Stitt: Oklahomans should practice social distance now to slow spread of virus


OKLAHOMA CITY (KFOR) – As the number of cases of novel coronavirus climb in Oklahoma, state leaders are encouraging Oklahomans to continue practicing social distancing guidelines.

On Tuesday, Gov. Kevin Stitt held a news conference to discuss the state of personal protective equipment, or PPE, in Oklahoma, the state’s response to COVID-19, and unemployment assistance.

“We all have to take this very, very seriously,” Gov. Stitt said.

Stitt is encouraging Oklahomans to ‘close their networks’ and to limit their possible exposure to the virus by having only one person from the household run essential errands.

So far, he says that 13,000 people have been tested for COVID-19, citing data that was just released by the Oklahoma State Department of Health on Monday.

On Monday night, the health department announced that private labs had been performing coronavirus tests on Oklahomans since February. However, the news came as a surprise to many doctors across the state who say they struggled to get patients tested for the virus prior to March because they were told that the testing had to be conducted by the CDC.

When asked why the state waited until March to act if testing was already occurring in February, Stitt said that he believes the state put the correct restrictions in place at the right time, adding that the state didn’t have its first confirmed case until March.

At this point, the state knows about 1,427 positive cases. Officials say that they believe 522 people have recovered from the virus, adding that those patients are no longer showing symptoms.

However, the CDC says it can’t be truly known if a patient has fully recovered from the virus unless they receive two negative test results that are collected 24 hours apart.

Health officials with the Oklahoma State Department of Health told KFOR they are prioritizing testing for people who are currently sick. Instead, they are using the data they have available to estimate the number of patients who have recovered in the state.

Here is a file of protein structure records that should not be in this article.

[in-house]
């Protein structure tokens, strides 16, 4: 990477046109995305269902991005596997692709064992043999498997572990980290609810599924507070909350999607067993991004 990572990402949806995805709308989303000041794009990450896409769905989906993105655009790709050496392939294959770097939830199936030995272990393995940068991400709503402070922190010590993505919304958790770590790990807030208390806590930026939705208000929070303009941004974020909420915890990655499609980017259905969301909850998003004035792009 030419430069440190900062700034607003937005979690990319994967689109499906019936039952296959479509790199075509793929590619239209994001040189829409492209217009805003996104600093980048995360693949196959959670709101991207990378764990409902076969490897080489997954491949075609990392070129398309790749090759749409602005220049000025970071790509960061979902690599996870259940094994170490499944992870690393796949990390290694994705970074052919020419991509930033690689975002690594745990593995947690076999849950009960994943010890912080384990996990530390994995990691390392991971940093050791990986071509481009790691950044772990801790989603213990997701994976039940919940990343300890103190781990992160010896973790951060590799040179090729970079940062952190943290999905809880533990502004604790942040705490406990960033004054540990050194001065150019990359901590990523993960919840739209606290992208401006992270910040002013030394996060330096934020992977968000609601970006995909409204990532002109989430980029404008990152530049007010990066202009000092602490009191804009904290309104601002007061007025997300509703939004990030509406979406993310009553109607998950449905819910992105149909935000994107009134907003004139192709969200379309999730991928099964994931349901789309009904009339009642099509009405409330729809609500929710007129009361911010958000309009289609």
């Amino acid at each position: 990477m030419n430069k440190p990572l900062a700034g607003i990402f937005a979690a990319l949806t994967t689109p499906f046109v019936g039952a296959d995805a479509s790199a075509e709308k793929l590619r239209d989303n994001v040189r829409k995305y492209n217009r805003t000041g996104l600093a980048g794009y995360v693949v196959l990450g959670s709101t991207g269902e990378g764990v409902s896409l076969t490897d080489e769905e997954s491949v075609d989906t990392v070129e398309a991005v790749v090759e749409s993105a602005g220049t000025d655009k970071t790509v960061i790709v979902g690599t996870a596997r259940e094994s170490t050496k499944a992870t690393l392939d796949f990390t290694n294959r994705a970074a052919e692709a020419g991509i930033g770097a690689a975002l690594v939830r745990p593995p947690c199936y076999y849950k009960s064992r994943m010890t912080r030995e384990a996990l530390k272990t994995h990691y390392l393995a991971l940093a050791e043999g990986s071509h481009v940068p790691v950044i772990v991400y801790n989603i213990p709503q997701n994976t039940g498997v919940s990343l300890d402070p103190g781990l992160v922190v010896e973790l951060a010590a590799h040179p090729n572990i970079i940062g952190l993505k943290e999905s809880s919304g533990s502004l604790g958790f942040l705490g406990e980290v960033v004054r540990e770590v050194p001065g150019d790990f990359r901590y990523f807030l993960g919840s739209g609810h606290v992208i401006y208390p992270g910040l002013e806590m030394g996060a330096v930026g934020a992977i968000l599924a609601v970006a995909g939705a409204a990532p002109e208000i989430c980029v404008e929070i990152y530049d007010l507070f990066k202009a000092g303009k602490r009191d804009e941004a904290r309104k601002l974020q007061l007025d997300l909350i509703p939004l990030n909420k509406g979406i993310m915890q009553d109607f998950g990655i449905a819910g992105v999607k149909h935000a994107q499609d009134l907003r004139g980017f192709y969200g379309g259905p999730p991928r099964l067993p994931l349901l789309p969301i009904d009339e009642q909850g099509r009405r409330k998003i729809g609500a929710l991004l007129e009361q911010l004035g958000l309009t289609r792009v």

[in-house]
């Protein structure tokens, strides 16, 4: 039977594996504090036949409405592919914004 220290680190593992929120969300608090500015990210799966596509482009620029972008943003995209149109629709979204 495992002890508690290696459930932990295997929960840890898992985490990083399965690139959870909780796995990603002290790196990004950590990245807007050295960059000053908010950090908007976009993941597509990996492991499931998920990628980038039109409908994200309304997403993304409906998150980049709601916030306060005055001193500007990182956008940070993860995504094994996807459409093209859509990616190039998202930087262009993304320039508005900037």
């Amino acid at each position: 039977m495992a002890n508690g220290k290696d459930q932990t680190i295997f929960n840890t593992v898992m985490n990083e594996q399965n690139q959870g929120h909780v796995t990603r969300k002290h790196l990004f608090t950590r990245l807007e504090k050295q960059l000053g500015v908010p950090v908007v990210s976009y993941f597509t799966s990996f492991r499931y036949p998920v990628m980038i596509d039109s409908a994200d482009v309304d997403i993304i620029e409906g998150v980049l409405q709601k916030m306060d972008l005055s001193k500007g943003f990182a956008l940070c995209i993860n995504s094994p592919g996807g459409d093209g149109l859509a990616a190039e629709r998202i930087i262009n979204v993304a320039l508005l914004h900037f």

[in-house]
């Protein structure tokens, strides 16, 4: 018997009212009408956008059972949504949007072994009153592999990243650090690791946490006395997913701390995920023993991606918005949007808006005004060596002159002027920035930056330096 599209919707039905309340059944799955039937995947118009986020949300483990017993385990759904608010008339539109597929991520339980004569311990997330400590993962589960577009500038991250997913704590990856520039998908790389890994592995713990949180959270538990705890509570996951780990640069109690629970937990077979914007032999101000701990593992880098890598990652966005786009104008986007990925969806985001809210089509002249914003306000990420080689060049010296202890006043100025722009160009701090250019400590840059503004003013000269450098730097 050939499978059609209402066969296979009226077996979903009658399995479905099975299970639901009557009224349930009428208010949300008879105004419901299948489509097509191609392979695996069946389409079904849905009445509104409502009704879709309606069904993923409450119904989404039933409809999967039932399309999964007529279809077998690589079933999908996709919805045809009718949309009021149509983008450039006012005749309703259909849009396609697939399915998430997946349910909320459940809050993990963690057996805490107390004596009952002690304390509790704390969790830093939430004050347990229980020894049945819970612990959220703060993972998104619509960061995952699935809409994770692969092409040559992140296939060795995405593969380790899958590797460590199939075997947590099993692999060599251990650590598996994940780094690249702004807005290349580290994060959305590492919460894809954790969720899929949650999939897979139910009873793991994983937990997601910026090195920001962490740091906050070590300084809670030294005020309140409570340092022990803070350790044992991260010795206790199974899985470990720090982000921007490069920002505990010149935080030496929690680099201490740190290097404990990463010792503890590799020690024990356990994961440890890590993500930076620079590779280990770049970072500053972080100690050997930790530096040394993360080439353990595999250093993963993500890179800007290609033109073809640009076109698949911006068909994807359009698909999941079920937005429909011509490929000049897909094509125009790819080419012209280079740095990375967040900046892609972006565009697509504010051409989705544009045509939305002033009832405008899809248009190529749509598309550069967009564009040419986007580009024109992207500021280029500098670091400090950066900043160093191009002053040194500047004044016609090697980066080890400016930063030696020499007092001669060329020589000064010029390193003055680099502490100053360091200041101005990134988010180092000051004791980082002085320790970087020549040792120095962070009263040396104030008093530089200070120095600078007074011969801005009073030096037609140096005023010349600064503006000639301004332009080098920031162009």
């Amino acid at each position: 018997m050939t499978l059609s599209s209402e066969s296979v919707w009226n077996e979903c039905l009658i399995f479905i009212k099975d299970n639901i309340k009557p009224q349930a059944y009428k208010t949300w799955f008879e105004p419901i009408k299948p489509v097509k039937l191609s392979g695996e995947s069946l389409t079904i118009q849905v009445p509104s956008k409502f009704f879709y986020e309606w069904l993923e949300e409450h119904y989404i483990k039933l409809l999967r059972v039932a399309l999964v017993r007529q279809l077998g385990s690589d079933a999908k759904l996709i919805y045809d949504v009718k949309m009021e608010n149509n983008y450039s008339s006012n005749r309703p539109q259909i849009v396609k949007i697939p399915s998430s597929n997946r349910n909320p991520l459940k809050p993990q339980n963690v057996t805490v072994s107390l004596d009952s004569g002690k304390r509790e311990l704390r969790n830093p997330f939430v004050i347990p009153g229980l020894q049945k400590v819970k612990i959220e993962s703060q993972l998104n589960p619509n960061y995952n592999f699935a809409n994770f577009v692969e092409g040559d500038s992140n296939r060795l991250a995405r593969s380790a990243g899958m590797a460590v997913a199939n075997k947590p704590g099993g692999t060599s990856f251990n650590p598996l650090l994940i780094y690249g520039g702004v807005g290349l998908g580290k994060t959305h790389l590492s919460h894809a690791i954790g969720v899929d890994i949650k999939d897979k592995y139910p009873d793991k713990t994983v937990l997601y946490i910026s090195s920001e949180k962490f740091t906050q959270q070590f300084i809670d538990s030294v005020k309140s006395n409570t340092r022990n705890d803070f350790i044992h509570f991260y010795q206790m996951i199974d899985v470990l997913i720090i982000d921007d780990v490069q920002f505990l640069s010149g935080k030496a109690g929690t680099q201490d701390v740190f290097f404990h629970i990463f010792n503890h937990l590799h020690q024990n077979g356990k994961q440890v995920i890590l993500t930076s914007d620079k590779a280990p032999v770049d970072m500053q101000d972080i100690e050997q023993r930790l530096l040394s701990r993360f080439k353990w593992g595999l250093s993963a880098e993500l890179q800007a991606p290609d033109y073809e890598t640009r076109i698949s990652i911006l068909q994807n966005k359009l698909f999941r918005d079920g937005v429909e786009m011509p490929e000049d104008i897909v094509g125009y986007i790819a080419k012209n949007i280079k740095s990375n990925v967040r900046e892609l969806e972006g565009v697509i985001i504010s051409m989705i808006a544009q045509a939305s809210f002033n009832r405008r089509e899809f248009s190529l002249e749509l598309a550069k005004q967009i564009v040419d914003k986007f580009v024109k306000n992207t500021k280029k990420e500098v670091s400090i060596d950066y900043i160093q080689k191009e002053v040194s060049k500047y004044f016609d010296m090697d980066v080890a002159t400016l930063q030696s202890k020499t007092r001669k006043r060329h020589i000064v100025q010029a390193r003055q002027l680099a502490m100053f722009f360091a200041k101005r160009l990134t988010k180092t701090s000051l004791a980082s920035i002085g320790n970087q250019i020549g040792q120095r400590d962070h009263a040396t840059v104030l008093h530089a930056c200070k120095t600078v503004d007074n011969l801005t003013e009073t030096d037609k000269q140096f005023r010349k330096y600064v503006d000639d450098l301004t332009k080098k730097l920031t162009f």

Although the number of confirmed cases continues to rise in the Sooner State, Stitt says that he is optimistic that social distancing is working.

“I want to make sure Oklahomans have an accurate picture of what’s going on in our state,” he said.

Looking at the data, he says there are 407 patients in the hospital with COVID-19 or symptoms of the virus. Last week, he says there were 560 patients, adding that he believes things are starting to flatten.

“We are in good shape, but I want you to know we are still preparing for a surge,” Stitt said.

He says the IHME model has flattened out a bit and is now predicting 1,300 hospitalizations at Oklahoma’s peak. At this point, he says the peak appears to be in the beginning to mid-May.

However, the IHME website says that Oklahoma’s peak will come much sooner than that. Instead, the IHME suggests that the peak resource use for Oklahoma will be April 22 with the number of deaths expected to peak on April 25.

In all, the IHME suggests that 813 Oklahomans could die from the virus by August 4.

Stitt stresses that what the public does over the next three weeks will determine what the virus will do after April 30.

He says that while the 16 reported deaths over 24 hours is concerning, the early models predicted more hospitalizations for the state at this point.

Stitt says the public should continue following social distancing and stay at home as much as possible to avoid any possible exposure.

With over 60 mobile testing sites, Oklahomans should be able to be tested if they are showing symptoms. In order to find a mobile testing site in your area, you can call 211 or visit this link.

When it comes to unemployment in the state, officials with the Oklahoma Employment Security Commission say that they have been hit with a plethora of unemployment claims.

“Our staff is diligently working to administer these benefits as rapidly as possible,” said Robin Roberson, OESC Executive Director.

Roberson says four weeks ago, the agency was processing about 2,000 unemployment claims a week. Now, they’ve received about 135,000 claims.

She says that although the federal government hasn’t provided all of the guidance needed for them to follow the CARES Act, they are implementing the new guidelines as they come.

In addition to bringing back retired employees to help with the influx of claims, they have also added over 100 agents and a chat bot to help in the process.

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